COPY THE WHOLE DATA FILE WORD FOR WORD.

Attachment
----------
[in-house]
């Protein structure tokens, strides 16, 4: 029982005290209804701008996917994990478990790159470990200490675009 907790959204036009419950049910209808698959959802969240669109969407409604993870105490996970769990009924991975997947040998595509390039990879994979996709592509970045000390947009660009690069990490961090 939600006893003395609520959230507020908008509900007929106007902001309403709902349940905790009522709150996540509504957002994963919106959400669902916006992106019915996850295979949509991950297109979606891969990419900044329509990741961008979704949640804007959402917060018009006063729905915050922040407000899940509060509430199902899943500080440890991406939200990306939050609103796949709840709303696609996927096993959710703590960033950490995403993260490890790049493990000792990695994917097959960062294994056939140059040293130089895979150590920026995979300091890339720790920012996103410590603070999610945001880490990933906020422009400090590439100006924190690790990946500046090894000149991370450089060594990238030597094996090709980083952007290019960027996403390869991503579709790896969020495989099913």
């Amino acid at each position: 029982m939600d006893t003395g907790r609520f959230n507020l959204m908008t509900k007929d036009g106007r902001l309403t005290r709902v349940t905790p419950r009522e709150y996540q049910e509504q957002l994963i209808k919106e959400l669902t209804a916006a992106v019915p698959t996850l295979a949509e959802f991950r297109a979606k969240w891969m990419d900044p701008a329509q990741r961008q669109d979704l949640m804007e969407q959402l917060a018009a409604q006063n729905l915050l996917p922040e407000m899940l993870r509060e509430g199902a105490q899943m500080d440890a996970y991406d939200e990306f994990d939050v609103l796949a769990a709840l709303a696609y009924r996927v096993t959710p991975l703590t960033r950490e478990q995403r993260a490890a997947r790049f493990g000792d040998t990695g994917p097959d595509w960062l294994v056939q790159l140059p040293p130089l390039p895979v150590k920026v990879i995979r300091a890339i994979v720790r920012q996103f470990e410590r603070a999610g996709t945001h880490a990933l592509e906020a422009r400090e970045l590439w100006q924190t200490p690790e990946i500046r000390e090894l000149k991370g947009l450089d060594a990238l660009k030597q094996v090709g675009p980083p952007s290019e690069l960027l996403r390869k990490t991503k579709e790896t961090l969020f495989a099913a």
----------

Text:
[in-house]
């Protein structure tokens, strides 16, 4: 029982005290209804701008996917994990478990790159470990200490675009 907790959204036009419950049910209808698959959802969240669109969407409604993870105490996970769990009924991975997947040998595509390039990879994979996709592509970045000390947009660009690069990490961090 939600006893003395609520959230507020908008509900007929106007902001309403709902349940905790009522709150996540509504957002994963919106959400669902916006992106019915996850295979949509991950297109979606891969990419900044329509990741961008979704949640804007959402917060018009006063729905915050922040407000899940509060509430199902899943500080440890991406939200990306939050609103796949709840709303696609996927096993959710703590960033950490995403993260490890790049493990000792990695994917097959960062294994056939140059040293130089895979150590920026995979300091890339720790920012996103410590603070999610945001880490990933906020422009400090590439100006924190690790990946500046090894000149991370450089060594990238030597094996090709980083952007290019960027996403390869991503579709790896969020495989099913």
């Amino acid at each position: 029982m939600d006893t003395g907790r609520f959230n507020l959204m908008t509900k007929d036009g106007r902001l309403t005290r709902v349940t905790p419950r009522e709150y996540q049910e509504q957002l994963i209808k919106e959400l669902t209804a916006a992106v019915p698959t996850l295979a949509e959802f991950r297109a979606k969240w891969m990419d900044p701008a329509q990741r961008q669109d979704l949640m804007e969407q959402l917060a018009a409604q006063n729905l915050l996917p922040e407000m899940l993870r509060e509430g199902a105490q899943m500080d440890a996970y991406d939200e990306f994990d939050v609103l796949a769990a709840l709303a696609y009924r996927v096993t959710p991975l703590t960033r950490e478990q995403r993260a490890a997947r790049f493990g000792d040998t990695g994917p097959d595509w960062l294994v056939q790159l140059p040293p130089l390039p895979v150590k920026v990879i995979r300091a890339i994979v720790r920012q996103f470990e410590r603070a999610g996709t945001h880490a990933l592509e906020a422009r400090e970045l590439w100006q924190t200490p690790e990946i500046r000390e090894l000149k991370g947009l450089d060594a990238l660009k030597q094996v090709g675009p980083p952007s290019e690069l960027l996403r390869k990490t991503k579709e790896t961090l969020f495989a099913a």